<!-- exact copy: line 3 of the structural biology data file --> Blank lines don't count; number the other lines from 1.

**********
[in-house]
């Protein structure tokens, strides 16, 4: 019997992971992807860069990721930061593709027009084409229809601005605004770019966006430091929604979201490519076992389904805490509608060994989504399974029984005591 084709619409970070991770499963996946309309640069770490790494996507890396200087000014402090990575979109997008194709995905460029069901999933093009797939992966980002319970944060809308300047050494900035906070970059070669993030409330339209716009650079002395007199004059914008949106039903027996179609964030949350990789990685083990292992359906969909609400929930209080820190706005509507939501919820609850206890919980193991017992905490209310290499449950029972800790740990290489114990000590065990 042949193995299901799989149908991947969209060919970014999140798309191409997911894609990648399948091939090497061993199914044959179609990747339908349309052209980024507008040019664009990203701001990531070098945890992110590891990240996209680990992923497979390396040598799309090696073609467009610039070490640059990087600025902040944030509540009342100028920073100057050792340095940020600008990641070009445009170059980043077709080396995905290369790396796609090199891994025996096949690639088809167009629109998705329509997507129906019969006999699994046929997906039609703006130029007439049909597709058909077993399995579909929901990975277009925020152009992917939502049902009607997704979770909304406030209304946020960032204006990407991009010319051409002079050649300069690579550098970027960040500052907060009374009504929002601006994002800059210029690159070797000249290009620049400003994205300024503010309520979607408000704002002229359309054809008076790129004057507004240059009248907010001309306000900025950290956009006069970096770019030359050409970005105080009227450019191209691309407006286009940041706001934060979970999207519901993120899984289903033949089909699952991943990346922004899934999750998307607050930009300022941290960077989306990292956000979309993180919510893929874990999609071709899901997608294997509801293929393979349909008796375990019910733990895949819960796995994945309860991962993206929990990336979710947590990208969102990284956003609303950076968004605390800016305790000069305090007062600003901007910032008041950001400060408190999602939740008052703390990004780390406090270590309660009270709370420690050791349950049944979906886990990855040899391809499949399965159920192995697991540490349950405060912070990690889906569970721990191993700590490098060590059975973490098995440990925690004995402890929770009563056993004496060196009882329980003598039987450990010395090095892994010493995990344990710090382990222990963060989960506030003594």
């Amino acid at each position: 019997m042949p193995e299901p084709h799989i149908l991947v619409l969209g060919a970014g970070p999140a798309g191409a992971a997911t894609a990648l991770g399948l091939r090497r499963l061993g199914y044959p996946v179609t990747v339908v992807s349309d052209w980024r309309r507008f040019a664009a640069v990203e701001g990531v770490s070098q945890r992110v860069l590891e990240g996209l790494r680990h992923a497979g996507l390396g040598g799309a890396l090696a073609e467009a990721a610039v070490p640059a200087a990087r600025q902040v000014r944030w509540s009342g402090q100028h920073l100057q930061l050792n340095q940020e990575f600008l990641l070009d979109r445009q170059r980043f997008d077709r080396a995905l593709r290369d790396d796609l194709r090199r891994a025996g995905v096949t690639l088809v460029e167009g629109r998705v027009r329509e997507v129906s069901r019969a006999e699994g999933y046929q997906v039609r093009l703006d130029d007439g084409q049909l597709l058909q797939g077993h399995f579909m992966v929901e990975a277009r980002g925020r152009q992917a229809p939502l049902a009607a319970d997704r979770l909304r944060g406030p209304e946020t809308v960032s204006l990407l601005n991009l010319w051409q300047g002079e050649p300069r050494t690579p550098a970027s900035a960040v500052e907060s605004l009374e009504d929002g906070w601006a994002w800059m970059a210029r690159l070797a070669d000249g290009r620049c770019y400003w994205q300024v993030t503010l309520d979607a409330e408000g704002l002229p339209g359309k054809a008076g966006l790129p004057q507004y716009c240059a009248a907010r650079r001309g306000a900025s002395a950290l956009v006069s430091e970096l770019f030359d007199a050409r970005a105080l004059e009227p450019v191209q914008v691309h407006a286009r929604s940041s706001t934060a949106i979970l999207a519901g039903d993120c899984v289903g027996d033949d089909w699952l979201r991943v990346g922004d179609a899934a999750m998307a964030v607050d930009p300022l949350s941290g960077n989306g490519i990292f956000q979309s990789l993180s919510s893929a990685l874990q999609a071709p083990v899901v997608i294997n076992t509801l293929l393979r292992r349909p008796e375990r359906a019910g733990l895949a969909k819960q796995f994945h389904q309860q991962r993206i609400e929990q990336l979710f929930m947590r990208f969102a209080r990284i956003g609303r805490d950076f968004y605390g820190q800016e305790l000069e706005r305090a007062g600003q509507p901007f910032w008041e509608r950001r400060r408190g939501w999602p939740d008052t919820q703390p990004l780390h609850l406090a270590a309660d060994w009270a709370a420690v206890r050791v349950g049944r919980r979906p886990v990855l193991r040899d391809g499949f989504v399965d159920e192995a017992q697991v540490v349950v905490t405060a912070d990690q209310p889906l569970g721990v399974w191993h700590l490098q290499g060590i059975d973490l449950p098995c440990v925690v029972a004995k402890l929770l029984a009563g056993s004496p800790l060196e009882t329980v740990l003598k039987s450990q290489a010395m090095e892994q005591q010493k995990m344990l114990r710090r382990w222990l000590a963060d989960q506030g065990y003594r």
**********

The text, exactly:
């Amino acid at each position: 019997m042949p193995e299901p084709h799989i149908l991947v619409l969209g060919a970014g970070p999140a798309g191409a992971a997911t894609a990648l991770g399948l091939r090497r499963l061993g199914y044959p996946v179609t990747v339908v992807s349309d052209w980024r309309r507008f040019a664009a640069v990203e701001g990531v770490s070098q945890r992110v860069l590891e990240g996209l790494r680990h992923a497979g996507l390396g040598g799309a890396l090696a073609e467009a990721a610039v070490p640059a200087a990087r600025q902040v000014r944030w509540s009342g402090q100028h920073l100057q930061l050792n340095q940020e990575f600008l990641l070009d979109r445009q170059r980043f997008d077709r080396a995905l593709r290369d790396d796609l194709r090199r891994a025996g995905v096949t690639l088809v460029e167009g629109r998705v027009r329509e997507v129906s069901r019969a006999e699994g999933y046929q997906v039609r093009l703006d130029d007439g084409q049909l597709l058909q797939g077993h399995f579909m992966v929901e990975a277009r980002g925020r152009q992917a229809p939502l049902a009607a319970d997704r979770l909304r944060g406030p209304e946020t809308v960032s204006l990407l601005n991009l010319w051409q300047g002079e050649p300069r050494t690579p550098a970027s900035a960040v500052e907060s605004l009374e009504d929002g906070w601006a994002w800059m970059a210029r690159l070797a070669d000249g290009r620049c770019y400003w994205q300024v993030t503010l309520d979607a409330e408000g704002l002229p339209g359309k054809a008076g966006l790129p004057q507004y716009c240059a009248a907010r650079r001309g306000a900025s002395a950290l956009v006069s430091e970096l770019f030359d007199a050409r970005a105080l004059e009227p450019v191209q914008v691309h407006a286009r929604s940041s706001t934060a949106i979970l999207a519901g039903d993120c899984v289903g027996d033949d089909w699952l979201r991943v990346g922004d179609a899934a999750m998307a964030v607050d930009p300022l949350s941290g960077n989306g490519i990292f956000q979309s990789l993180s919510s893929a990685l874990q999609a071709p083990v899901v997608i294997n076992t509801l293929l393979r292992r349909p008796e375990r359906a019910g733990l895949a969909k819960q796995f994945h389904q309860q991962r993206i609400e929990q990336l979710f929930m947590r990208f969102a209080r990284i956003g609303r805490d950076f968004y605390g820190q800016e305790l000069e706005r305090a007062g600003q509507p901007f910032w008041e509608r950001r400060r408190g939501w999602p939740d008052t919820q703390p990004l780390h609850l406090a270590a309660d060994w009270a709370a420690v206890r050791v349950g049944r919980r979906p886990v990855l193991r040899d391809g499949f989504v399965d159920e192995a017992q697991v540490v349950v905490t405060a912070d990690q209310p889906l569970g721990v399974w191993h700590l490098q290499g060590i059975d973490l449950p098995c440990v925690v029972a004995k402890l929770l029984a009563g056993s004496p800790l060196e009882t329980v740990l003598k039987s450990q290489a010395m090095e892994q005591q010493k995990m344990l114990r710090r382990w222990l000590a963060d989960q506030g065990y003594r």